There were a lot of people in the Baby Boom generation didn’t want any part of it. In fact, Steve, you’ll laugh at me on this, but for the longest time, I didn’t wear blue jeans because I didn’t want to be identified with them. I didn’t wear T-shirts. I didn’t wear blue jeans. I didn’t wear my hair long. I did not want to be associated with the radicals. I wanted to be in the establishment. I’ll tell you something else. I’m speaking for me and the people that I knew growing up.
We grew up bursting with optimism.
We grew up with it. I mean, I knew I was gonna be a success. I knew it was gonna work out. I knew that whatever I did, I’d succeed. I just knew it. I had that optimism, even though I got fired seven (or whatever it is) times, I always had this feeling. It wasn’t a voice or anything. It was just a sense that I just knew it was gonna happen. I was not afraid of growing up. I was not afraid of political issues of the day.
Now, when I was growing up, there wasn’t anybody running around telling me that I was destroying the planet because of the car I drove, like you are hearing. I was not told that my existence was threatening this animal or that animal. I was not told that my very existence or my parents was destructive, and the multicultural curricula had not happened. My generation, at least my friends, were not told that America was unjust or immoral. I was raised with the ultimate can-do.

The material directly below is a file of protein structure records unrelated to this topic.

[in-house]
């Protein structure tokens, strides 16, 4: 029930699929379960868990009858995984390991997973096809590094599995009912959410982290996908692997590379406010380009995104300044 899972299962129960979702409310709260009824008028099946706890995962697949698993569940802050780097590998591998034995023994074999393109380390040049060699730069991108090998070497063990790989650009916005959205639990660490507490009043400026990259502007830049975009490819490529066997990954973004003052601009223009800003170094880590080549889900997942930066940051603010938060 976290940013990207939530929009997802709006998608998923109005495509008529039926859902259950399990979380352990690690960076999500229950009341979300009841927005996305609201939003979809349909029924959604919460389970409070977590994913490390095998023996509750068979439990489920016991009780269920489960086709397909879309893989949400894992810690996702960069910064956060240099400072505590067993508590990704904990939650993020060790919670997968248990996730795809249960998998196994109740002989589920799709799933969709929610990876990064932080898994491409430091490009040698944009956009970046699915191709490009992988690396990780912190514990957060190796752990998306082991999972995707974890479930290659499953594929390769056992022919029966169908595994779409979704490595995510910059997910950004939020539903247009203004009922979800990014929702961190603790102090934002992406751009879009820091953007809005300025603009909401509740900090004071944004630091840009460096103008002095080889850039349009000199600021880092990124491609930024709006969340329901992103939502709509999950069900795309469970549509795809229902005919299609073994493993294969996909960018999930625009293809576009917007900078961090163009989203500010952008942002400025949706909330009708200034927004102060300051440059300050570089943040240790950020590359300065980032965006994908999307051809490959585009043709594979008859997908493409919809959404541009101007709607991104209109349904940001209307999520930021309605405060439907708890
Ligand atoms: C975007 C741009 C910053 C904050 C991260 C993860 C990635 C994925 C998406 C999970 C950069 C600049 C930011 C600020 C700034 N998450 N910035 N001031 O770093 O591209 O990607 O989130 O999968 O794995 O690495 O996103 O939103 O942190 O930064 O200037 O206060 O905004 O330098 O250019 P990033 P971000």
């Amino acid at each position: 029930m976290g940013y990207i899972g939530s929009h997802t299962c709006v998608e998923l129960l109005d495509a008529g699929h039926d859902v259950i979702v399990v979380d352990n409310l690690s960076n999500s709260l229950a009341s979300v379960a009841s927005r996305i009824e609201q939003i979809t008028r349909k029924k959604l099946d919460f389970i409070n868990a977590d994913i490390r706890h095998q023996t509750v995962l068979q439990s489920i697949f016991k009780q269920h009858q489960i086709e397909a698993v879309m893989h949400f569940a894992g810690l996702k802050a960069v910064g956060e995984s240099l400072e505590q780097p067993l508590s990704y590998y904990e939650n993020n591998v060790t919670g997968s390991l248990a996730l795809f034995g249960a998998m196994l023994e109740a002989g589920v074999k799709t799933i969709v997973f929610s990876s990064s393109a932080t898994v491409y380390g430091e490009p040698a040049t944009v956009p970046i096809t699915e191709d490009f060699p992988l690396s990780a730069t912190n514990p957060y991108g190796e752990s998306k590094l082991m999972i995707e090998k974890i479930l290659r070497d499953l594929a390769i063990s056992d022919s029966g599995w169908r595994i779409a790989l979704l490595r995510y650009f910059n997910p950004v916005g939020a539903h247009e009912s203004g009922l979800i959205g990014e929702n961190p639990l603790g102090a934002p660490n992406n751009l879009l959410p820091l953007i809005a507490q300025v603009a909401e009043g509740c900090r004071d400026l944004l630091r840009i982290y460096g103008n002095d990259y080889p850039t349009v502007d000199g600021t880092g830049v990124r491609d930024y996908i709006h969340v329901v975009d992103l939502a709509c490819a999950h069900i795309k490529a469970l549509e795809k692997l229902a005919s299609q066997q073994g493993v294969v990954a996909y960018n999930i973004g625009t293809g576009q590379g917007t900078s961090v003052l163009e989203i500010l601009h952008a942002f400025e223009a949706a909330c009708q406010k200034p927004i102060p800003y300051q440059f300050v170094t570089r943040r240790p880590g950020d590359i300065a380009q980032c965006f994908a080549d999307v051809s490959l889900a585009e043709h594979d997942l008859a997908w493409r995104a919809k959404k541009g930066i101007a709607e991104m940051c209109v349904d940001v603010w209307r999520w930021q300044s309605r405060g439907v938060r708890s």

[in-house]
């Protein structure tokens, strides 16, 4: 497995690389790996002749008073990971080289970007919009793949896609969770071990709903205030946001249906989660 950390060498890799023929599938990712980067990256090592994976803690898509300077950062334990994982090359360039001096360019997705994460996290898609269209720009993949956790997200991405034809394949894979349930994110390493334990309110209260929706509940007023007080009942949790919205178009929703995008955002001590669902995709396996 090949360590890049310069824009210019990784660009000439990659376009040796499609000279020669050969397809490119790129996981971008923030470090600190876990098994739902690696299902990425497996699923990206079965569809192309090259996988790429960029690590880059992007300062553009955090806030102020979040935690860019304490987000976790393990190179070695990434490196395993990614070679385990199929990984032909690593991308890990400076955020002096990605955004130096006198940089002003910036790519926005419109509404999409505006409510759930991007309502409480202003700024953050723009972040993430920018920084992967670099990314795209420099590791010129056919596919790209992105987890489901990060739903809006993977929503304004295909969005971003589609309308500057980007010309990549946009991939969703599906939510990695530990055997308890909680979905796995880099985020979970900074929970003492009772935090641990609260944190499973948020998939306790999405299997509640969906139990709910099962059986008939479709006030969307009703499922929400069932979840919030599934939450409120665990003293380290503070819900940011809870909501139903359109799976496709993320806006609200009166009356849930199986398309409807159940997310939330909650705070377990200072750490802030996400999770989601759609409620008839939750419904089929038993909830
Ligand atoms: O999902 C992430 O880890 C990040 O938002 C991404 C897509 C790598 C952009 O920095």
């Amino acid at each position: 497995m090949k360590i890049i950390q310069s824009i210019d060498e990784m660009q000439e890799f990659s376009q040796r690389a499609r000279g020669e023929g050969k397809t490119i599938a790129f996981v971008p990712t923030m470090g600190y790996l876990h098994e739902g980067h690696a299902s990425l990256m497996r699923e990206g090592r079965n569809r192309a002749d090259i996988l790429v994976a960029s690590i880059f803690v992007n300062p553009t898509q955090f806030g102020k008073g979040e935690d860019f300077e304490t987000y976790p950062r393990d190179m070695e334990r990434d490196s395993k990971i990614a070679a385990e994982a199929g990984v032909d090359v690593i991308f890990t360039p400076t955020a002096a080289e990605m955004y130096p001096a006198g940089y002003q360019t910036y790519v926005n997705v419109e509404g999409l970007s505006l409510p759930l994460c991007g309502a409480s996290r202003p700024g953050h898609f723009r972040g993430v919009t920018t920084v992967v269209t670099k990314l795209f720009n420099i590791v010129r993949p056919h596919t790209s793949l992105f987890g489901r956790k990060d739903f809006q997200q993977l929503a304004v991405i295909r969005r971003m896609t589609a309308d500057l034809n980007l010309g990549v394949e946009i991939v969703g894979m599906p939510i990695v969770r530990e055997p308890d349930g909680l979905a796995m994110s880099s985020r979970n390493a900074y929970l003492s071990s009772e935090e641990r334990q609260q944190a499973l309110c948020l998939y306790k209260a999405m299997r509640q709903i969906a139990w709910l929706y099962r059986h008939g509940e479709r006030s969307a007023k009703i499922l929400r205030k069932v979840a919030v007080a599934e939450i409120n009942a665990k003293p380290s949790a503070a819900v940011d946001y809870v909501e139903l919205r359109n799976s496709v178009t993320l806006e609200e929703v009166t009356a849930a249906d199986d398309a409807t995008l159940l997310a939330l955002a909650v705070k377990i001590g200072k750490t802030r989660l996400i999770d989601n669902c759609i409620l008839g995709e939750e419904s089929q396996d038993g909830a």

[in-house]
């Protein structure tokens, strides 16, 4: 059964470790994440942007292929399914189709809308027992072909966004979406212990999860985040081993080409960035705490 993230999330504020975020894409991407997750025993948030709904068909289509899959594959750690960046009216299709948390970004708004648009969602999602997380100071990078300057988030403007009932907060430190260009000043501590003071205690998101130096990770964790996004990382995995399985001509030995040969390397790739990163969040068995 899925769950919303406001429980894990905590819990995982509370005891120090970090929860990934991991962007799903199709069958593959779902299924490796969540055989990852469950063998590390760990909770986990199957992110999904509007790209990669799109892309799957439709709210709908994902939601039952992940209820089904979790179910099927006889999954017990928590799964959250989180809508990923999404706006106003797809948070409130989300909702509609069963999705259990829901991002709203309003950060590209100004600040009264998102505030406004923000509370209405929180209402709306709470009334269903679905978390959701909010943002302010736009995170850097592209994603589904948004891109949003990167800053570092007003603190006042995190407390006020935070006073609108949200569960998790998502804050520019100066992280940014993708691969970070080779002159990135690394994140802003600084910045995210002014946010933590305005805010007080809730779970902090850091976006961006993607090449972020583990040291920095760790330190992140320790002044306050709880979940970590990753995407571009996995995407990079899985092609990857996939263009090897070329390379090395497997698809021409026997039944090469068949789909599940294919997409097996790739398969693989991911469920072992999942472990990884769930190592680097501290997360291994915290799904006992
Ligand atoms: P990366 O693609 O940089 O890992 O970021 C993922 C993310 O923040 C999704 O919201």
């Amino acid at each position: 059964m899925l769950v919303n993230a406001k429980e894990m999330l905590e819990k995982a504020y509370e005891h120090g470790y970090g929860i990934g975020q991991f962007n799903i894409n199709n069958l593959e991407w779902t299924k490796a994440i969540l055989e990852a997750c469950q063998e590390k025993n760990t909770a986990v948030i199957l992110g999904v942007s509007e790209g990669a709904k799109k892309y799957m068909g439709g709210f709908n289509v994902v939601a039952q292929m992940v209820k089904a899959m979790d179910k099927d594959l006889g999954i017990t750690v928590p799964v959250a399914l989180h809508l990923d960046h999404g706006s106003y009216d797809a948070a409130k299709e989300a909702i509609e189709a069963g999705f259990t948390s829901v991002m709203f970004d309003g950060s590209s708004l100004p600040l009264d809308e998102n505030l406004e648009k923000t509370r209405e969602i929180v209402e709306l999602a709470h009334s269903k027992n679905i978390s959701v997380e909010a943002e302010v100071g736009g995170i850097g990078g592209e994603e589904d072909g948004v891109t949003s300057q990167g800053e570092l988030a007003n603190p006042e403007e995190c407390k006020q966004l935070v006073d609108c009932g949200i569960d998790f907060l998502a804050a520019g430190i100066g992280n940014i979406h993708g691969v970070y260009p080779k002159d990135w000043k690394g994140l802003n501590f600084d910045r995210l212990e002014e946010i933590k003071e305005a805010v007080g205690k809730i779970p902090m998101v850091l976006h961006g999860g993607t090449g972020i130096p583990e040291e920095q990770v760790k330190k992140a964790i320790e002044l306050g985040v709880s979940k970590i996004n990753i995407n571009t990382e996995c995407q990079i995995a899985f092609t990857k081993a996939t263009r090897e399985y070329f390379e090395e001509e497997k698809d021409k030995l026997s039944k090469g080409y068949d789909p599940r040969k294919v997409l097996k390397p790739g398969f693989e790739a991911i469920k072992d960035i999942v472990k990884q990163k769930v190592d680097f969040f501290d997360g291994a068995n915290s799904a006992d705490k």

“It’s out there! Go get it! Everybody is. You better join the crowd. It’s highly competitive, and you better work hard and do whatever you can to get your piece of it.” Now, the radicals of my generation. They totally tuned out of that. They didn’t want any part of it. They were upset over a number of other things. It was a divided country then, just like it is today, over different things. Now, the difference that I see is that I think in your generation — you’re a Millennial — there probably are more of you who do not look at your future the way I looked at mine.
CALLER: I agree.
RUSH: Because you’re hearing you don’t have one, from everywhere. You’re hearing all over the place that it’s over. “America’s great days are behind. You’re not gonna do as well as your parents did.” You’re inundated with constant negativism. You’re inundated with pessimism each and every day. When you turn on the news, for crying out loud! I was not, as I think back on when I was 18,19. Man, I couldn’t wait to get away from home! I couldn’t wait, I hated school, it was holding me back. I knew what I wanted to do, and I loved it, and I couldn’t wait to get out there and start doing it.
CALLER: See, I think that’s interesting, because the way I see it is, you knew you could go get it. You knew it was there and you knew you were gonna be successful. I’m confident in myself that I’m gonna be successful, but I think it’s a little more uncertain, and it’s not always sure. Like, are there gonna be jobs there?
CALLER: What about other people that are maybe not as confident in this job market?
RUSH: Yeah, but, you know, here’s the thing: It’s never guaranteed for anybody except the Kennedys.
CALLER: That’s true, too.